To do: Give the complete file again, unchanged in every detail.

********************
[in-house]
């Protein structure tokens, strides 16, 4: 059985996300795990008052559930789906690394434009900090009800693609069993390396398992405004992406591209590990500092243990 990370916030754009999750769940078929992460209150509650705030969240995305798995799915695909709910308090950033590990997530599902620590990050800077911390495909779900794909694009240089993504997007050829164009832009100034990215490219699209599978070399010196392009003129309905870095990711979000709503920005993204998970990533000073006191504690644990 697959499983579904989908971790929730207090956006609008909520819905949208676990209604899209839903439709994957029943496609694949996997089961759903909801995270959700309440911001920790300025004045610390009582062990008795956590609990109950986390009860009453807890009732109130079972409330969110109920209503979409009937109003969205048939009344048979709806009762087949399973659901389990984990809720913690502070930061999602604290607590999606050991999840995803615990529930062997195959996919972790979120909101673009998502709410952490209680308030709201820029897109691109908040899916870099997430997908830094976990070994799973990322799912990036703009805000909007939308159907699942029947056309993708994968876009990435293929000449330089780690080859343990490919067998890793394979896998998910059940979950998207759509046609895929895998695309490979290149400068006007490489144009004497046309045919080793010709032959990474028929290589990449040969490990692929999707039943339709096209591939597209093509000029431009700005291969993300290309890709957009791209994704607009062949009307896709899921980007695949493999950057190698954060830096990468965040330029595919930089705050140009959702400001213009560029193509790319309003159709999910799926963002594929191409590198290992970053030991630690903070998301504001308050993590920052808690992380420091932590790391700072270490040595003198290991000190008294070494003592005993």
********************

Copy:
[in-house]
């Protein structure tokens, strides 16, 4: 059985996300795990008052559930789906690394434009900090009800693609069993390396398992405004992406591209590990500092243990 990370916030754009999750769940078929992460209150509650705030969240995305798995799915695909709910308090950033590990997530599902620590990050800077911390495909779900794909694009240089993504997007050829164009832009100034990215490219699209599978070399010196392009003129309905870095990711979000709503920005993204998970990533000073006191504690644990 697959499983579904989908971790929730207090956006609008909520819905949208676990209604899209839903439709994957029943496609694949996997089961759903909801995270959700309440911001920790300025004045610390009582062990008795956590609990109950986390009860009453807890009732109130079972409330969110109920209503979409009937109003969205048939009344048979709806009762087949399973659901389990984990809720913690502070930061999602604290607590999606050991999840995803615990529930062997195959996919972790979120909101673009998502709410952490209680308030709201820029897109691109908040899916870099997430997908830094976990070994799973990322799912990036703009805000909007939308159907699942029947056309993708994968876009990435293929000449330089780690080859343990490919067998890793394979896998998910059940979950998207759509046609895929895998695309490979290149400068006007490489144009004497046309045919080793010709032959990474028929290589990449040969490990692929999707039943339709096209591939597209093509000029431009700005291969993300290309890709957009791209994704607009062949009307896709899921980007695949493999950057190698954060830096990468965040330029595919930089705050140009959702400001213009560029193509790319309003159709999910799926963002594929191409590198290992970053030991630690903070998301504001308050993590920052808690992380420091932590790391700072270490040595003198290991000190008294070494003592005993």